Four years after the government adopted the Ransley report as the blueprint for police reforms, there are few signs that the force is set to be a world class outfit.
The 2009 report made more than 200 recommendations, key among them sending home officers deemed to be corrupt, unprofessional or “psychologically” unfit. “Those found unfit should be retired from the two services with sufficient safety nets,” the report says.
The services, with over 70.000 officers, are the Kenya Police headed by Ms Grace Kaindi and Administration Police under Mr Samuel Arachi.
The General Service Unit and the Criminal Investigations Directorate, which are semi-autonomous, also fall under Ms Kaindi’s docket.
Vetting of senior officers, the most notable step towards police reforms, saw five senior officers sent home, among them Mr Francis Okonya, who was second to former Police Commissioner Mathew Iteere.
Others are senior deputy commissioners Peter Eregae, who was stationed in the Inspector General’s office, Mr Jonathan Koskei, who headed the reforms docket, Mr Philp Tuimur of Police headquarters and Mr Eusebius Laibuta, who was in charge of the Administration Police College at Emali.
The vetting, seen as the key ingredient to reforms, has attracted criticism on the way it is being conducted.
Officers say they are uncomfortable with declaring their wealth, as well as that of their spouses in public.
RELUCTANT TO LEAVE
Officers found unfit to occupy office have been reluctant to leave despite a gazette notice saying any officer found unsuitable should leave office immediately and if he or she was unsatisfied with the panel’s decision, should seek a review while outside the service.
For instance, Mr Okonya signed, on behalf of Ms Kaindi, a letter to juniors of the rank of senior assistant commissioner of police inviting them to a forum organised by the National Police Commission after he had been vetted and sent home.
An assistant Commissioner of Police was among senior officers vetted in the exercise aimed at sending home those found unfit to continue with law enforcement.
He, however, surprised the panellists when he admitted he was not conversant with the Ransley Report.
The reform process targets officers found to be corrupt, unprofessional as well as those who violated human rights in discharging their duties.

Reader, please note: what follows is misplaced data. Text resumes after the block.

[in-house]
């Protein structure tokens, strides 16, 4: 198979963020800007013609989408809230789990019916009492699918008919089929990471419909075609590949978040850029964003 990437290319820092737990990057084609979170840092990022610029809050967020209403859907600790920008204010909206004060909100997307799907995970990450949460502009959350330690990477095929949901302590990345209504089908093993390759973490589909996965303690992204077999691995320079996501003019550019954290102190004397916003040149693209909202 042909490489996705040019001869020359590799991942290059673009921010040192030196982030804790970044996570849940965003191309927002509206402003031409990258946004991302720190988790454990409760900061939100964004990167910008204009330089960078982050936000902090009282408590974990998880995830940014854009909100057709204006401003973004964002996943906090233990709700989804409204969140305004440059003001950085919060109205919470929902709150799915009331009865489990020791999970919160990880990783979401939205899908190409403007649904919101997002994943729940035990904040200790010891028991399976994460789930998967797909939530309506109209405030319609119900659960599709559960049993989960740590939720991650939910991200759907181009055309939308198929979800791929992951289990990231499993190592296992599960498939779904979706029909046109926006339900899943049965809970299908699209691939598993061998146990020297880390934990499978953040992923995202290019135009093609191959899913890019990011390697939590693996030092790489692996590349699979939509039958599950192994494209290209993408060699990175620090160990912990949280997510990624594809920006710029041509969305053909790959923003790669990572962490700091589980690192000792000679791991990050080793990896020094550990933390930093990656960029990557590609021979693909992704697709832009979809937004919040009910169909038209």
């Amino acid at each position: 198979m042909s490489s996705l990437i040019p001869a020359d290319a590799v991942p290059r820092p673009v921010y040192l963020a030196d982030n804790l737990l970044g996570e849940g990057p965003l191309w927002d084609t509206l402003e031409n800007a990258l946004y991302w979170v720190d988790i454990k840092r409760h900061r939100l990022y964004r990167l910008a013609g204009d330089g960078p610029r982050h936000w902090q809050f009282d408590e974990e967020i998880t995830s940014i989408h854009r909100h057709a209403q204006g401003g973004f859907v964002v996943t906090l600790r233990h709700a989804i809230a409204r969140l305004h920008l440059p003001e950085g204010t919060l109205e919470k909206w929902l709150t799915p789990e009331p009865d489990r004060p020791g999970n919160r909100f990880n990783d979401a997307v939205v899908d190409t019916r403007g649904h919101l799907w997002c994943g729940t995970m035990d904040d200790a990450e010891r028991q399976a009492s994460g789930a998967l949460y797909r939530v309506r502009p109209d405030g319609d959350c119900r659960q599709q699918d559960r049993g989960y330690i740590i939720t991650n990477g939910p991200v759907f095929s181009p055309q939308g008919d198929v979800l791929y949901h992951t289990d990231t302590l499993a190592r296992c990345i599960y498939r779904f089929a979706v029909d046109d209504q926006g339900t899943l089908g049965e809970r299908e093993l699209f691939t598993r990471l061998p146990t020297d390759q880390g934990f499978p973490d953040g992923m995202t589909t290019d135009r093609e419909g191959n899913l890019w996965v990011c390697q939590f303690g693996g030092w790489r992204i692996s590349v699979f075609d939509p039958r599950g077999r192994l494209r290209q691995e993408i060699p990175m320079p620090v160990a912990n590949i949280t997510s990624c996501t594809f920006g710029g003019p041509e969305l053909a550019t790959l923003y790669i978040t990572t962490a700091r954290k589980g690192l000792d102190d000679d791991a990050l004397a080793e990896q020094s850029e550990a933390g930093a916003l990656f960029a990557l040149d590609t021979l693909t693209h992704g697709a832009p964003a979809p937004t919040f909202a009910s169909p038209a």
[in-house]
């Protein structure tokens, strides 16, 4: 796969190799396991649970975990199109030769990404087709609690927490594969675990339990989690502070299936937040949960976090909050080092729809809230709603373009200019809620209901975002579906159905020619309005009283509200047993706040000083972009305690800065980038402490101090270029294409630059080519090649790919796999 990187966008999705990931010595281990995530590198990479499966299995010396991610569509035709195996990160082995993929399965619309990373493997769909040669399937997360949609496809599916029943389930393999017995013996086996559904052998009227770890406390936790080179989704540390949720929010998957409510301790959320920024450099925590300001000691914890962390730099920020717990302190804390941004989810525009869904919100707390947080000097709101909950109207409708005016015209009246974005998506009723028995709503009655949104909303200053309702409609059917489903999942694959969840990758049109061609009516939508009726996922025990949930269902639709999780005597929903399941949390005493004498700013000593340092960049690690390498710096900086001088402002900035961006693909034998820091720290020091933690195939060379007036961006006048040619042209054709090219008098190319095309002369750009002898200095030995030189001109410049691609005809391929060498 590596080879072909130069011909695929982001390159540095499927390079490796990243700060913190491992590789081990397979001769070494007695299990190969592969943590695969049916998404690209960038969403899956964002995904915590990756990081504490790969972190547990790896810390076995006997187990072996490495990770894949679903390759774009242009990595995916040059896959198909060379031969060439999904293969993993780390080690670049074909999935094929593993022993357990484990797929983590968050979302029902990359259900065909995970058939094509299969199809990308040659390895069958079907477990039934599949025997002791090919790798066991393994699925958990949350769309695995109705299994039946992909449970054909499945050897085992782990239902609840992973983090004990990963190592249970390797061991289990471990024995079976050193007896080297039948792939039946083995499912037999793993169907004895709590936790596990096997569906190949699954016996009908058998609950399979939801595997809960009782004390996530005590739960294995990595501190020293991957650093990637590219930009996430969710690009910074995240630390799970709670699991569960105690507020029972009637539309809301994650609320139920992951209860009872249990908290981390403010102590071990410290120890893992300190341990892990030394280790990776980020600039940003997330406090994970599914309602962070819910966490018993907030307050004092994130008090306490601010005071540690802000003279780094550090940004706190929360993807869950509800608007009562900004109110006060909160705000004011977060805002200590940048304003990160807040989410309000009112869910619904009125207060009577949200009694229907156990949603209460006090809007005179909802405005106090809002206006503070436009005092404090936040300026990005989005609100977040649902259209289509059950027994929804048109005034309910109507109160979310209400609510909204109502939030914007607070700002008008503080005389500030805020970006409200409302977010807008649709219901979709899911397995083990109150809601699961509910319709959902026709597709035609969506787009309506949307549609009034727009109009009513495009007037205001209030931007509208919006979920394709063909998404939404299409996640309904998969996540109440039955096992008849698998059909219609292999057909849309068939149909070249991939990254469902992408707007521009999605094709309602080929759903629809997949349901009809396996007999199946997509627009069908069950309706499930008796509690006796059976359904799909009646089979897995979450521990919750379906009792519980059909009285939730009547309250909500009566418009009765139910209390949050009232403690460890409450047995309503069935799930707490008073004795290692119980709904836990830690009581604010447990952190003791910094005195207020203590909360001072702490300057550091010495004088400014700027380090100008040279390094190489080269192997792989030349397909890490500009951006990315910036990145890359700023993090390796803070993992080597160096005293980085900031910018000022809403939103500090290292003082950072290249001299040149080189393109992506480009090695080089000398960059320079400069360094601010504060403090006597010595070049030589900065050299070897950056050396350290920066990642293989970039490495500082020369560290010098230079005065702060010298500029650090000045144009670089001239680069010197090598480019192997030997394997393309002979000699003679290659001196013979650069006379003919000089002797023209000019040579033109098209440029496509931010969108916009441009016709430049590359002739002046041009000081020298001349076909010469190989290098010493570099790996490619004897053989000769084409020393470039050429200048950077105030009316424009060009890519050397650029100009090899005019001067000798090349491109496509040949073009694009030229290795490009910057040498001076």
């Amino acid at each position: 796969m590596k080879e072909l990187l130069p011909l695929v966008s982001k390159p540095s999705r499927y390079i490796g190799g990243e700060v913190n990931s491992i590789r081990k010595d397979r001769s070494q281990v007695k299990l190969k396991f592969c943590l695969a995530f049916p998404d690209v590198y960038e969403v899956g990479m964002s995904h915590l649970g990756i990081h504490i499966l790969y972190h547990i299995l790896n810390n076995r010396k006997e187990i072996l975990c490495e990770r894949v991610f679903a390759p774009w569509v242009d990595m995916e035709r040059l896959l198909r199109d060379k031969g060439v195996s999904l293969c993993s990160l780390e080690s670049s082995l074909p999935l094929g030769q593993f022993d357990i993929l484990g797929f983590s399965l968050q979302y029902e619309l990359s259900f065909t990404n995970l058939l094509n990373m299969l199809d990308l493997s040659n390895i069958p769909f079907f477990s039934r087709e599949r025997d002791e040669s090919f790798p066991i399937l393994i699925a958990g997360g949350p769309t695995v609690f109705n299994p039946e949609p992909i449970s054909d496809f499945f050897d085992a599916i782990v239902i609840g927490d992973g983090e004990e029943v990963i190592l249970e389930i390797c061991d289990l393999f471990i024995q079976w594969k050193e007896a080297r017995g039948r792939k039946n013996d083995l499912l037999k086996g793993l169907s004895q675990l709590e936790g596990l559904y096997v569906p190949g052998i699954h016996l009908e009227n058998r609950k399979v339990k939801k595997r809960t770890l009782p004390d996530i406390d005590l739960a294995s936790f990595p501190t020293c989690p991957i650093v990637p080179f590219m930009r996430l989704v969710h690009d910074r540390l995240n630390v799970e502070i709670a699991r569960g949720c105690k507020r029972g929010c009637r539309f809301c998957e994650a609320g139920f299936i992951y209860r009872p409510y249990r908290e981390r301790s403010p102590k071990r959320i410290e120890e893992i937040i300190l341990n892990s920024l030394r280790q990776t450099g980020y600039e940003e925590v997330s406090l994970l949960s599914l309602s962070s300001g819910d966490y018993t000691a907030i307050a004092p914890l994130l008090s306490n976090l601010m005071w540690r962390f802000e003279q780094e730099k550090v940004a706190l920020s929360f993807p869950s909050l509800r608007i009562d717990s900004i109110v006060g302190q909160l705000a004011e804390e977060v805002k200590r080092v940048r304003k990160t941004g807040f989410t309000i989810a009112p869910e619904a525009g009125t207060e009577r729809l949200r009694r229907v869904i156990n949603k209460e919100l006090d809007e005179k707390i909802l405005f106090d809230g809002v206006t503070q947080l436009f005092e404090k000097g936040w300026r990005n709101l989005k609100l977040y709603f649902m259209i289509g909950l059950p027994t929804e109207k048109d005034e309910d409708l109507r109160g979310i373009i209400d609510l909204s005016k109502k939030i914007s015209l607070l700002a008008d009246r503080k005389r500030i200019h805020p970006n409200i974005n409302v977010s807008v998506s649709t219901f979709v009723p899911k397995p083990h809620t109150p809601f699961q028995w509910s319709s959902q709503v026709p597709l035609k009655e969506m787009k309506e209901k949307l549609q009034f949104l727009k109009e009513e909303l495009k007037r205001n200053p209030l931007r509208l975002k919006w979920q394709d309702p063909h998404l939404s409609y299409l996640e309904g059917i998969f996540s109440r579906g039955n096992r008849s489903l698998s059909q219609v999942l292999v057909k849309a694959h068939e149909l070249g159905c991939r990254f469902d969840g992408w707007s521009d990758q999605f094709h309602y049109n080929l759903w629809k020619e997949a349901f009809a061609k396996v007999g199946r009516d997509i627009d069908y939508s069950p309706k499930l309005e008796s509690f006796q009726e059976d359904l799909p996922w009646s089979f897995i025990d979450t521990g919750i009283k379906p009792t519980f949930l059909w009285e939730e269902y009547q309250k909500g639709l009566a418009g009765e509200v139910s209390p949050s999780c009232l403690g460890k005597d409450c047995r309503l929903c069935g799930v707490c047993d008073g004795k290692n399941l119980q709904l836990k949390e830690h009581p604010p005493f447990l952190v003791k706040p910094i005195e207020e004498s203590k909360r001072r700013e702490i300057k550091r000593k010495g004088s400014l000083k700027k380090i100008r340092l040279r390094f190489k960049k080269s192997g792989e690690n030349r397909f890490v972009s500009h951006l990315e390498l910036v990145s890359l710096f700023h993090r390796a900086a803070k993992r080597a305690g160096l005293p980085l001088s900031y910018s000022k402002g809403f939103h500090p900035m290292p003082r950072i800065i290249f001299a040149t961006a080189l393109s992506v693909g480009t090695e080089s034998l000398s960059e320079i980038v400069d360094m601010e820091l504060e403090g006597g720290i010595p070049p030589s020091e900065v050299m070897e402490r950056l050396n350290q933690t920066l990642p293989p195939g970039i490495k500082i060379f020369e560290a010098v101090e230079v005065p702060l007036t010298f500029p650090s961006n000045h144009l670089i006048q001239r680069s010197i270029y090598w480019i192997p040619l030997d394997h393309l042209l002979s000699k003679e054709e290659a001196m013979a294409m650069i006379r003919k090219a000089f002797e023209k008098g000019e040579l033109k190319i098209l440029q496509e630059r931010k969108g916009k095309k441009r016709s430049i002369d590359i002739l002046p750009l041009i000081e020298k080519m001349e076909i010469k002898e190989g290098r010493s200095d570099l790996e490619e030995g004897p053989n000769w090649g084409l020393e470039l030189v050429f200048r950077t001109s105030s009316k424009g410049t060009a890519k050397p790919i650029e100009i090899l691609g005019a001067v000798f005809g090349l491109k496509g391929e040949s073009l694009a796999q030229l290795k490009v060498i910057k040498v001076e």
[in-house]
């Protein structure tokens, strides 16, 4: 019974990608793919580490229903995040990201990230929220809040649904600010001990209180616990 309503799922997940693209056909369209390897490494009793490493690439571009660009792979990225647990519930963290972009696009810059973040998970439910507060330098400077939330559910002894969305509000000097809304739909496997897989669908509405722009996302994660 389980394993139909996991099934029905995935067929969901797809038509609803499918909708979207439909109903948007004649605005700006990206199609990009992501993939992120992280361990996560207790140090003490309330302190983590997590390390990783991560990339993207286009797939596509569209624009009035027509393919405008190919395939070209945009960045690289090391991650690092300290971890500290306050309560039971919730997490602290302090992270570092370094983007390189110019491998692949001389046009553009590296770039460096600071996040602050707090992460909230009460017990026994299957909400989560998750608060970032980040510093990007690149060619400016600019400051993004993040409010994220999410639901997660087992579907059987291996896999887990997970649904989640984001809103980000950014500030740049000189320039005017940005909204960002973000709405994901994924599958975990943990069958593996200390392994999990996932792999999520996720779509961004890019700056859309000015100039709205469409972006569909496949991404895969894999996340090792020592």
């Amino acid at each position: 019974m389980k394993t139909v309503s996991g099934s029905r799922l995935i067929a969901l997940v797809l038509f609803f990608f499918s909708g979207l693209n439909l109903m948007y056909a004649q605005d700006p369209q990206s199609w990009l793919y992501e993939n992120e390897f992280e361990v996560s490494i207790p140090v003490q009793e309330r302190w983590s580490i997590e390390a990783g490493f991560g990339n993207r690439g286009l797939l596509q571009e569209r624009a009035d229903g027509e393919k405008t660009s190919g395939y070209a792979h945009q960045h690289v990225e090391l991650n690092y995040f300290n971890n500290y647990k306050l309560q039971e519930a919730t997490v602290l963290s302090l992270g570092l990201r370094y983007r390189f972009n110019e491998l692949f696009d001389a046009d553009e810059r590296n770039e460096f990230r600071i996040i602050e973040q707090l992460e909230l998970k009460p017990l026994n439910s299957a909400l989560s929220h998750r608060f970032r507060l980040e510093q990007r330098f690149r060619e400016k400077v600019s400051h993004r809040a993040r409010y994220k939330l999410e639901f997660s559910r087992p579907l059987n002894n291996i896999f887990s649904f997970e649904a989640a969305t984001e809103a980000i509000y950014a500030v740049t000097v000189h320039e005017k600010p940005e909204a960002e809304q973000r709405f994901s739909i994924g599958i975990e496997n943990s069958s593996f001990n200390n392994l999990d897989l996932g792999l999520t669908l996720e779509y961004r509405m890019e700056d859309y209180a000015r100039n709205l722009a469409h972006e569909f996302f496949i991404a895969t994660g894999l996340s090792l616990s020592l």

It also analyses individuals on their financial probity, academic qualifications, and efficiency among others.
Security expert Simiyu Werunga told the Nation that police reforms were way behind schedule.
“The problem we have is leadership. Ordinary citizens want to see change when they go to police stations. The officers have not changed and cannot if there is no direction from their superiors,” he said.
Inspector General of Police David Kimaiyo, however, said the reforms had been delayed but were on course.
He said the Titus Naikuni committee mandated to oversee the implementation of the Ransley recommendations completed its work in 2012 but there was a lull as the election campaigns kicked off and also when the Jubilee Government was taking shape.
“We are dealing with the first recruits under the reform programme. What we are undergoing is beyond reforms but transformation,” he said.
Mr Kimaiyo said the police had taken a big step after the government decided to lease vehicles for the service instead of buying them.
He said 700 of the 1,200 vehicles had been delivered and the rest were expected in June.
The police boss revealed he was seeking money to fund county community policing committees.
“We shall pay sitting allowances to the committee members,” said Mr Kimaiyo.
He also confirmed that police officers would enjoy medical insurance cover from July.
But, according to Mr Werunga, the counties are not yet ready to handle security matters.
“The best way is to go beyond committees and have police reservists at the counties. But we need to wait until proper mechanisms are in place. The reservists should be responsible to their own people because they share values, language and tribe. But they should work under the National Police Service and be paid by the counties,” he added.